U of M closes a pathway to a better future, droning on, how others see us while shopping, living small, and holiday leftovers from Aitkin.
The Monday Morning Rouser:
1) U OF M CLOSES A PATHWAY TO A BETTER FUTURE
Earlier this month, I profiled a former gang member who now works with kids who are involved in gangs. He lamented that he doesn’t yet have “the credentials” to give him the credibility to help change a system that needs changing. His plan was familiar for getting them. He’s taking “general” (required) classes at Minneapolis Community & Technical College and plans to transfer into the University of Minnesota for an eventual degree.
I heard a similar story last month when I interviewed a Rochester Community and Technical College professor who told me about a young woman, an average student, who came alive at RCTC, finished her coursework, then transferred to the U of M, received her degree, and now works with at-risk women.
The story and pathway are similar to the dozens of people I interviewed a few years ago when I did the News Cut on Campus tour. Young people changing their lives and chasing their dream by understanding the system. The class credits at community and technical colleges were half as expensive (about $150 a credit) as at the big university, which was priced out of their reach.
So it’s not a little thing to their lives – and to ours – that the University of Minnesota plans to try to close the “loophole” by cutting the number of students it will allow to transfer in, the Pioneer Press reports.
But U officials say the flak is unfair. The decrease will be small, particularly for a university that enrolls transfer students at much higher rates than most of its peers, they argue. And stabilizing the number of transfers will help the U ease those newcomers into campus life.
“There’s this perception we’re talking about obliterating transfer students,” said Bob McMaster, vice provost and dean of undergraduate education. “The decrease we’re looking at is really a drop in the bucket.”
Or a dream in the bucket.
Related: What hope is there for the future when so many kids are living in cars?
2) DRONING ON
“How much more automated can war become?” NPR asked over the weekend. Much more, apparently. Automated and remotely-controlled drones are back in the news after a U.S. helicopter attack in Pakistan mistakenly wiped out about two dozen members of the Pakistani military. Pakistan has ordered a drone maintenance base vacated.
“We’ve now got 57 Predators up, 24 hours a day, 365 days a year, looking at different target points around the world,” says Air Force Maj. Gen. James Poss. “”Unlike a person that deploys to combat, our remotely piloted aircraft force never leave combat…”you do leave your ground control station and drive home and you have to mow the lawn.”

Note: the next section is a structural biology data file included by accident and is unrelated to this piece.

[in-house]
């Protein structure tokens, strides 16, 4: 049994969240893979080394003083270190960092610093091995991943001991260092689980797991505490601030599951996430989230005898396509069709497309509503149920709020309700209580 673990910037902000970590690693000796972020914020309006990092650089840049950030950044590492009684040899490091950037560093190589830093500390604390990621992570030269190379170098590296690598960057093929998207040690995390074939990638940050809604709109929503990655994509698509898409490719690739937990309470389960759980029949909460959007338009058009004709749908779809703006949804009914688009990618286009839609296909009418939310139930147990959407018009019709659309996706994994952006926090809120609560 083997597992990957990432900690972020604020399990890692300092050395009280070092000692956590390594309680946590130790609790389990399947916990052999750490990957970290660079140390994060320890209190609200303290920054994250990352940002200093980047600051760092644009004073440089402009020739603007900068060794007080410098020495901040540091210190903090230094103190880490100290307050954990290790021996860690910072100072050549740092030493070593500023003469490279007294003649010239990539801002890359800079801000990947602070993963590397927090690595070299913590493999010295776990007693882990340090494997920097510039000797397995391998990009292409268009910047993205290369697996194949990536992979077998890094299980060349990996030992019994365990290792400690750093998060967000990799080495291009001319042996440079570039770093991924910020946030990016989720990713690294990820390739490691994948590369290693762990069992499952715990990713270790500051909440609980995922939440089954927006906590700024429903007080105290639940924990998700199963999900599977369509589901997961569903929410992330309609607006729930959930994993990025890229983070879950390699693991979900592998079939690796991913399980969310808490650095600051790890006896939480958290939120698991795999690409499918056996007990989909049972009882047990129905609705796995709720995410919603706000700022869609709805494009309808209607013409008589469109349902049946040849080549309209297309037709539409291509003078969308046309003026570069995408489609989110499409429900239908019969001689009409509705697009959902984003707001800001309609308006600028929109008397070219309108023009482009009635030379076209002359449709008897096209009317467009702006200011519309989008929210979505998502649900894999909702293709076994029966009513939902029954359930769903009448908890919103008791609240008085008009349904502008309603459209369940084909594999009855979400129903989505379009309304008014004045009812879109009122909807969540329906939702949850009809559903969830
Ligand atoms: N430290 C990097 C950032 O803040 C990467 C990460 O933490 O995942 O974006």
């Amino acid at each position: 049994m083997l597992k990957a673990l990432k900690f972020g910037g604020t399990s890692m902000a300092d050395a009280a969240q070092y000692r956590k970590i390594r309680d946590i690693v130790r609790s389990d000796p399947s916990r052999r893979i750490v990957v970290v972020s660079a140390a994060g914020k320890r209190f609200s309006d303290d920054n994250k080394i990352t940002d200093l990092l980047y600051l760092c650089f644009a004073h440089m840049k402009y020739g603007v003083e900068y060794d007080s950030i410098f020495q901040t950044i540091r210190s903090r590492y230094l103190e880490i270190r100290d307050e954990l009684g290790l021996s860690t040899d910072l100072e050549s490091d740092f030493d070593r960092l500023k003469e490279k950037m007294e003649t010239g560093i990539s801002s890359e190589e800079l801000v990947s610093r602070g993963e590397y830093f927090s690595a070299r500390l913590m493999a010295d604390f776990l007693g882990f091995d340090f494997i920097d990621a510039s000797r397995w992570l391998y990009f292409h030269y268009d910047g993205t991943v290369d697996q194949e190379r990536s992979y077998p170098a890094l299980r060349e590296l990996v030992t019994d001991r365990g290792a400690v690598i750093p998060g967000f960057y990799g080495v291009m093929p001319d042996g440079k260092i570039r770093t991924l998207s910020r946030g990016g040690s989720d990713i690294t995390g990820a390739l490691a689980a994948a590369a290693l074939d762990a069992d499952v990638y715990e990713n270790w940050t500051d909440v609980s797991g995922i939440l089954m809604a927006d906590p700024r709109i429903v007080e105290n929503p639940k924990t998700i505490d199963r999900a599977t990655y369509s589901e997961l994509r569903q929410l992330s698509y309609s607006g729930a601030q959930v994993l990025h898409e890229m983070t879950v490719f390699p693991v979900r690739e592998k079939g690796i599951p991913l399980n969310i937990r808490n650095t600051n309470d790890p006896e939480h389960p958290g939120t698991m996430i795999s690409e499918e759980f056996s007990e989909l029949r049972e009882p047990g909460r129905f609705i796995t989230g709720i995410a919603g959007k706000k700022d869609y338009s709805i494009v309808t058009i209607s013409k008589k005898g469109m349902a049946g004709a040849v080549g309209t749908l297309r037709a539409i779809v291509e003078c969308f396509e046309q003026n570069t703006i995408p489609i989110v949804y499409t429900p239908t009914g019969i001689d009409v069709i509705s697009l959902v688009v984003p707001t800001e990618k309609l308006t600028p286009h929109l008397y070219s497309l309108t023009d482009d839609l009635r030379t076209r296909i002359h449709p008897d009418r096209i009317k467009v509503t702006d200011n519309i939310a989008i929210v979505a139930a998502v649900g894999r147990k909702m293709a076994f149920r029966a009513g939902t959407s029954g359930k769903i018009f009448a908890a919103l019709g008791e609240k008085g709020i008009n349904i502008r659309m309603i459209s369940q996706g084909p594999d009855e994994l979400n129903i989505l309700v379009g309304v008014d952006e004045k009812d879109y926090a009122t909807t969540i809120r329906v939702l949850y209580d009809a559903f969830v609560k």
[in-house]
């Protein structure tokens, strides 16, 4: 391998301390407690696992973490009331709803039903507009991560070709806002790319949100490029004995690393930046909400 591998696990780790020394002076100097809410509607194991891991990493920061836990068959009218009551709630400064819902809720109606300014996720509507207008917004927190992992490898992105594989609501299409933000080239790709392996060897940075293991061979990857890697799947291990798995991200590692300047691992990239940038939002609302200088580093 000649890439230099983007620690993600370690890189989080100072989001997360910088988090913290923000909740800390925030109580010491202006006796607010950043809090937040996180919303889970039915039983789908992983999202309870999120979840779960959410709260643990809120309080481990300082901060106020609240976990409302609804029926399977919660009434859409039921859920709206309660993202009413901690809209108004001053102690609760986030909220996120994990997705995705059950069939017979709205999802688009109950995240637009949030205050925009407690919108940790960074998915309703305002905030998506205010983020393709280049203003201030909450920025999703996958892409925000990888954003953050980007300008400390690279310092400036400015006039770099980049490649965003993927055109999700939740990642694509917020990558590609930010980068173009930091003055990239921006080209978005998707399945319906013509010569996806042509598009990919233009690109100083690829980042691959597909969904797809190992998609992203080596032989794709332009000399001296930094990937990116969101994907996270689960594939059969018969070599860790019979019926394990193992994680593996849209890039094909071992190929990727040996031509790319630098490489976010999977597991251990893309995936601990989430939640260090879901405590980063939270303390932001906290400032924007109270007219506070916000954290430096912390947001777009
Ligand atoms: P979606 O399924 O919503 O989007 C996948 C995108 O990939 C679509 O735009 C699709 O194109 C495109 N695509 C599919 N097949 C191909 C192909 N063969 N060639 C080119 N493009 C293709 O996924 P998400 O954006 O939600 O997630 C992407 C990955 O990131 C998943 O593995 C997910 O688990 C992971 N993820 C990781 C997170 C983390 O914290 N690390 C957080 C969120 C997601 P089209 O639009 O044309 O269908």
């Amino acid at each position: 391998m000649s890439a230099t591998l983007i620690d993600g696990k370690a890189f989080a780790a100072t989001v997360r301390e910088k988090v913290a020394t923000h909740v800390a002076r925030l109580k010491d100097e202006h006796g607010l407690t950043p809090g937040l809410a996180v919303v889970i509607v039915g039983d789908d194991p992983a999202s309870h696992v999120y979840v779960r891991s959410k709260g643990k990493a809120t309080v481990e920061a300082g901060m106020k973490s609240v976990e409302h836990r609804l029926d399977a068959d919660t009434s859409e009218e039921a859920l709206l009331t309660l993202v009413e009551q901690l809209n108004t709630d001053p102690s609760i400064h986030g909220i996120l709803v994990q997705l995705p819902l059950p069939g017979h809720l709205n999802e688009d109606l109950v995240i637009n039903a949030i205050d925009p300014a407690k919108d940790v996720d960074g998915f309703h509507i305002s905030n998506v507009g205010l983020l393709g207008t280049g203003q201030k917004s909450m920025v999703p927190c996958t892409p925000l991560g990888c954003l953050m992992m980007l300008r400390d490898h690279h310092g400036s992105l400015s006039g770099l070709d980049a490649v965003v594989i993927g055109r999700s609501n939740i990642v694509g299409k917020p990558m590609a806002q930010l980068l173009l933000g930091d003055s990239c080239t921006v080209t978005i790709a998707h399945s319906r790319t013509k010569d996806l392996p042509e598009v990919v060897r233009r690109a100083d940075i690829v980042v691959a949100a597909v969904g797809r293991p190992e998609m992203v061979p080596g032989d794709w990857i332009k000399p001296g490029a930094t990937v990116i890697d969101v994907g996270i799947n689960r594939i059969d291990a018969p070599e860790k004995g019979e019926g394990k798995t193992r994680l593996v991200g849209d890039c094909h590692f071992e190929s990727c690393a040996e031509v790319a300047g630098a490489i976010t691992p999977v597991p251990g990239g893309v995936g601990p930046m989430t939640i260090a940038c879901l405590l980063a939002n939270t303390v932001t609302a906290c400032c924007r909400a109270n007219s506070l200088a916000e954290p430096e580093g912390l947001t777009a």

We’re not alone. Wired.com reports this morning that 50 countries are using drone technology now, suggesting future wars will be fought with a joystick and a comfy chair.
The Air Force is now attracting more people to “fly” drones than actual jets, NPR says. And this recent recruiting ad makes pretty clear pitch to the “gamers.”
Drones — a somewhat less lethal kind — are about to come to the civilian world, the Los Angeles Times reports. The FAA is about to release rules for allow civilians to “pilot” drones for police departments, utility companies, and farmers. Police departments in Minnesota are said to be interested.
“It’s important that the FAA is scrutinizing the safety of the technology, but they should also make sure Americans’ privacy is maintained,” said Catherine Crump, an American Civil Liberties Union staff attorney. “Having cheap, portable, flying surveillance machines may have a tremendous benefit for law enforcement, but will it respect Americans’ privacy?”
Especially when they put them in the hands of…. journalists. It’s already happened in Poland where a company has unveiled a drone for use by the news media. It was used to cover a demonstration in Warsaw a couple of weeks ago.
3) HOW OTHERS SEE US
The Atlantic’s producer of its international channel drops into America’s Heartland — the Mall of America — to gauge the temperature of the little people in the Midwest.